#HotDocs15: First Batch of Reviews
By John Corrado
The 22nd edition of Hot Docs is now upon us. Things kick off tonight with the international premiere of Tig, and the festival will be going strong until May 3rd, screening an impressive total of 210 documentaries from countries around the world.
I’ve already seen over twenty of these films, and can safely say that there’s some great stuff coming up. Below are six of my top picks out of the ones I’ve already seen, which should give you a good taste of what to expect from the next eleven days.
Another of my top picks is a short film called The Gnomist, about a park in Kansas where tiny doors and elaborate little homes started appearing, igniting collective imagination about the creatures that could be living there. With magic and emotion packed into every scene of the 25 minute running time, it’s a wonderful and lovely little film.
Believe me, I’m still just scratching the surface of what’s worth seeing. My next set of reviews will be coming tomorrow, and please check back for a ton more throughout the festival. More information on tickets and showtimes can be found through the links in the film titles. Enjoy!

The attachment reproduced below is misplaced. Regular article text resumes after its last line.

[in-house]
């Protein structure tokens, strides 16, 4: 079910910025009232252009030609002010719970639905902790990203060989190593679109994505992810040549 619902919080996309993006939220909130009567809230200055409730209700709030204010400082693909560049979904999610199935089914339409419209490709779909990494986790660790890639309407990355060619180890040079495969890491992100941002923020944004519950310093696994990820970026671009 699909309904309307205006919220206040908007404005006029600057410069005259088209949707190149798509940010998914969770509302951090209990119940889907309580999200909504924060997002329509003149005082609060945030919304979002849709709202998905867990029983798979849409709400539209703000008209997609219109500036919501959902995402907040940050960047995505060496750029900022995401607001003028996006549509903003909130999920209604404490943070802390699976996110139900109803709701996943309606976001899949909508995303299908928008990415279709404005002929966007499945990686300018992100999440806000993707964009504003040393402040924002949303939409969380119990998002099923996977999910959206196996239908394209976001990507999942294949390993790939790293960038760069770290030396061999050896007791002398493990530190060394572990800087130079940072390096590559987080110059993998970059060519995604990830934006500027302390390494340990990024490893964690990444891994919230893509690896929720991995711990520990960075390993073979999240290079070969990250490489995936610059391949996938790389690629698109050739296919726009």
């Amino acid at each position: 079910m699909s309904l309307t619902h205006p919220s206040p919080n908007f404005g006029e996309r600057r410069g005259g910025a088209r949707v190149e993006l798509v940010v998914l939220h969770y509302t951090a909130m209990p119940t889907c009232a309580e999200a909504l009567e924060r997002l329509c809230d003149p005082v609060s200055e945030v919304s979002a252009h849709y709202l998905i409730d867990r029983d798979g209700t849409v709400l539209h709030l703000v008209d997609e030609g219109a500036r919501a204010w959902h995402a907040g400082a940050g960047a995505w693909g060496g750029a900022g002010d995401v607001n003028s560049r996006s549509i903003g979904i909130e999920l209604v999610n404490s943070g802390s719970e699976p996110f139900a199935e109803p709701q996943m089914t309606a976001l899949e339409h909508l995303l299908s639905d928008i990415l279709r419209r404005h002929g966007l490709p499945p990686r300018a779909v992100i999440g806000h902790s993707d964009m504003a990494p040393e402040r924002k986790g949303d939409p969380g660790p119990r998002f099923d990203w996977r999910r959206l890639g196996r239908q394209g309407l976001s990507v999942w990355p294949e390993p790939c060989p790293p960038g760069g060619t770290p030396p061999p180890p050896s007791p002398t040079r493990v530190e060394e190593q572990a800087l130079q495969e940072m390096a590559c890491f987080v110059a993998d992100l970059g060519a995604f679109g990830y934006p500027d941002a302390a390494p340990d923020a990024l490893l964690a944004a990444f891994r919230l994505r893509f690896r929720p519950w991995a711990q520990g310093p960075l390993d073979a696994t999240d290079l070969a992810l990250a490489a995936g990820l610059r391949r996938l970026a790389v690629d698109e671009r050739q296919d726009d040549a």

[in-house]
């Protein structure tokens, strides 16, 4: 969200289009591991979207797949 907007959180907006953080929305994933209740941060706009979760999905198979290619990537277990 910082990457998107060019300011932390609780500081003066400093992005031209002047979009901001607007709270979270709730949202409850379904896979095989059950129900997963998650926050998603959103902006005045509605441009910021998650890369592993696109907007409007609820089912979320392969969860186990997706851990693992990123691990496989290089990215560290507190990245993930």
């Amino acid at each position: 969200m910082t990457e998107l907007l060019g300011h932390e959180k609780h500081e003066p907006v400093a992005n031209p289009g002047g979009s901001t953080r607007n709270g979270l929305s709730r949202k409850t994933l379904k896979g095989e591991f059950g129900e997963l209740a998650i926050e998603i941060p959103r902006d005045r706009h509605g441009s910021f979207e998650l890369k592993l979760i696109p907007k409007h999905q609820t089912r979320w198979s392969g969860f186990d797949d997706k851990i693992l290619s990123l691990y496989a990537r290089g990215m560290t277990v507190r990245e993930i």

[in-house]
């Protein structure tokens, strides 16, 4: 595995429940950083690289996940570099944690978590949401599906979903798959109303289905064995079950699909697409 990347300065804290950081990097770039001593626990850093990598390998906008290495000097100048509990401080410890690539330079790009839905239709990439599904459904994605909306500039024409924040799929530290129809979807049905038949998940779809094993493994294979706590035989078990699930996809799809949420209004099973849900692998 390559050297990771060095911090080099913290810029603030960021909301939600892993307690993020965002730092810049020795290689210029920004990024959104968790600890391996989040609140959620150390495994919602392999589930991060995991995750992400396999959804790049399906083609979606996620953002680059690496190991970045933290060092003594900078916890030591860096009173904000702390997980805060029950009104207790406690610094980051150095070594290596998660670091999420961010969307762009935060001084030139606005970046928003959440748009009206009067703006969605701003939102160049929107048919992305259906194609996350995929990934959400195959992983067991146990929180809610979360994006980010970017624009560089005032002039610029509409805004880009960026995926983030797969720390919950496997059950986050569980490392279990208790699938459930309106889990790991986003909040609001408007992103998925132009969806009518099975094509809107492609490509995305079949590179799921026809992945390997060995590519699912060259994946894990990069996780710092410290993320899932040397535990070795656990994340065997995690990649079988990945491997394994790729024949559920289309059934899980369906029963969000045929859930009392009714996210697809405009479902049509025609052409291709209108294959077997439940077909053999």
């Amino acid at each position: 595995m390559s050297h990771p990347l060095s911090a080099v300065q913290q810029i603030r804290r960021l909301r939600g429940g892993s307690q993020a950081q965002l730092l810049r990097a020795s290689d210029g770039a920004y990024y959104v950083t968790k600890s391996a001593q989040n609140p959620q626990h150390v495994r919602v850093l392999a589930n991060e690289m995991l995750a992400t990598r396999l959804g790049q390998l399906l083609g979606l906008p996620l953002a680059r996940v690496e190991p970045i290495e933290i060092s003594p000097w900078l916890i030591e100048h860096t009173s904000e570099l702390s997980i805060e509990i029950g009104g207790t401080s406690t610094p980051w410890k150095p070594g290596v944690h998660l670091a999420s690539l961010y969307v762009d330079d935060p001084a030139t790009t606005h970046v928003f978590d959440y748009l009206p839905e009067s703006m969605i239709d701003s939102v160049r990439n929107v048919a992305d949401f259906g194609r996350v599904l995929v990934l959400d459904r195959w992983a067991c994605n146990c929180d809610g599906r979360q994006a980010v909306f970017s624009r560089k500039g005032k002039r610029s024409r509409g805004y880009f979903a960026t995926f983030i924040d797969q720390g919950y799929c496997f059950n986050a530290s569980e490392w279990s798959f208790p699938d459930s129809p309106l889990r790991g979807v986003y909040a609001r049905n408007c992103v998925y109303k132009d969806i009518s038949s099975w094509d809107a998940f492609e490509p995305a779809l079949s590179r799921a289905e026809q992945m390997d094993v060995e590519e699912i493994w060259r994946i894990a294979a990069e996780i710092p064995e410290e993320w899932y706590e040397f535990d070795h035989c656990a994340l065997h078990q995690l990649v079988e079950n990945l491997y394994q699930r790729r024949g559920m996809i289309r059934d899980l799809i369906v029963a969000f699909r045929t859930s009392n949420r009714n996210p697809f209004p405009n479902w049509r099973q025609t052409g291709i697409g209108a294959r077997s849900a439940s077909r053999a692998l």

Tig: Diagnosed with bilateral breast cancer, while still grieving the tragic death of her mother and recovering from a life-threatening stomach infection, standup comedian Tig Notaro faced the depressing irony of her situation with humour, fearlessly opening her act with the words “good evening, I have cancer.” The set became an overnight sensation that skyrocketed her to fame, just as she was going through the worst chapter of her life. Directors Kristina Goolsby and Ashley York have beautifully captured all the unexpected twists and turns that came next, following Tig Notaro from the aftermath of her double mastectomy and that now iconic set, to her anniversary show a year later, intimately showing all the ups and downs that came in between, and how they affected her new material. Because of this, Tig is one of those documentaries that takes us through all the emotions. The film manages to be laugh out loud funny through the moments of acerbic humour on display, but this is also a deeply emotional and unexpectedly inspiring portrait of someone trying to move forward after surviving cancer.